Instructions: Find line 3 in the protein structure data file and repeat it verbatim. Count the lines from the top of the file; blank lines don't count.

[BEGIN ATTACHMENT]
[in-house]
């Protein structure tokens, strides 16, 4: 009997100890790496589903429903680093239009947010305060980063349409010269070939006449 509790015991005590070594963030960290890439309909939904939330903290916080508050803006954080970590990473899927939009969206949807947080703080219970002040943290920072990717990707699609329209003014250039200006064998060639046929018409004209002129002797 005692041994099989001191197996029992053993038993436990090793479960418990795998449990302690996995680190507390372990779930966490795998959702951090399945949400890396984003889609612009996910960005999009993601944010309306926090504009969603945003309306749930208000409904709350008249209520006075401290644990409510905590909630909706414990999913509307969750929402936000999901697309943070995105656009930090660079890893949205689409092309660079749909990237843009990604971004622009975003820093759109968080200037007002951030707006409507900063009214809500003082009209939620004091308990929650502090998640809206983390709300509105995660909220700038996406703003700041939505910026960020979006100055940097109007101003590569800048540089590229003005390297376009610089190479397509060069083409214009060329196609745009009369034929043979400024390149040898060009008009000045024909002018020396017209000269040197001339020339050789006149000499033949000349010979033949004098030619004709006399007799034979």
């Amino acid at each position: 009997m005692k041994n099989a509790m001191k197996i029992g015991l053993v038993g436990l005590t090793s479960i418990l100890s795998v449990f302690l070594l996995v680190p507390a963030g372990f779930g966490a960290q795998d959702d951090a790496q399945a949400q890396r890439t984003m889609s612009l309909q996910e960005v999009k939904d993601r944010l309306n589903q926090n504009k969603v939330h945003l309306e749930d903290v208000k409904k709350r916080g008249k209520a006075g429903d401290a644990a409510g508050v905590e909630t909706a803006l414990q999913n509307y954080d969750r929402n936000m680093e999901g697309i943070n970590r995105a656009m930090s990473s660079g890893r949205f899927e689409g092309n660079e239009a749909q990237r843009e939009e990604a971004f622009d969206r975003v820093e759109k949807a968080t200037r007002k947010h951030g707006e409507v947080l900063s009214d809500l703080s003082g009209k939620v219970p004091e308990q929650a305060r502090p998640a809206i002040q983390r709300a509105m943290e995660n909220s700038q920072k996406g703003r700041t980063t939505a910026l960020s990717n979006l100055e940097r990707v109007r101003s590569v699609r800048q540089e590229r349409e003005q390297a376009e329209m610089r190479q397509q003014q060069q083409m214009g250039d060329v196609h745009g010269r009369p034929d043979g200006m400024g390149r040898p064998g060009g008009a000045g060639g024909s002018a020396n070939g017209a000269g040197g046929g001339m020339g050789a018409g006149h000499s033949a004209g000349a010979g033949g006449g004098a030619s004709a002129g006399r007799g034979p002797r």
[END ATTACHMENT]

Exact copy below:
């Amino acid at each position: 009997m005692k041994n099989a509790m001191k197996i029992g015991l053993v038993g436990l005590t090793s479960i418990l100890s795998v449990f302690l070594l996995v680190p507390a963030g372990f779930g966490a960290q795998d959702d951090a790496q399945a949400q890396r890439t984003m889609s612009l309909q996910e960005v999009k939904d993601r944010l309306n589903q926090n504009k969603v939330h945003l309306e749930d903290v208000k409904k709350r916080g008249k209520a006075g429903d401290a644990a409510g508050v905590e909630t909706a803006l414990q999913n509307y954080d969750r929402n936000m680093e999901g697309i943070n970590r995105a656009m930090s990473s660079g890893r949205f899927e689409g092309n660079e239009a749909q990237r843009e939009e990604a971004f622009d969206r975003v820093e759109k949807a968080t200037r007002k947010h951030g707006e409507v947080l900063s009214d809500l703080s003082g009209k939620v219970p004091e308990q929650a305060r502090p998640a809206i002040q983390r709300a509105m943290e995660n909220s700038q920072k996406g703003r700041t980063t939505a910026l960020s990717n979006l100055e940097r990707v109007r101003s590569v699609r800048q540089e590229r349409e003005q390297a376009e329209m610089r190479q397509q003014q060069q083409m214009g250039d060329v196609h745009g010269r009369p034929d043979g200006m400024g390149r040898p064998g060009g008009a000045g060639g024909s002018a020396n070939g017209a000269g040197g046929g001339m020339g050789a018409g006149h000499s033949a004209g000349a010979g033949g006449g004098a030619s004709a002129g006399r007799g034979p002797r």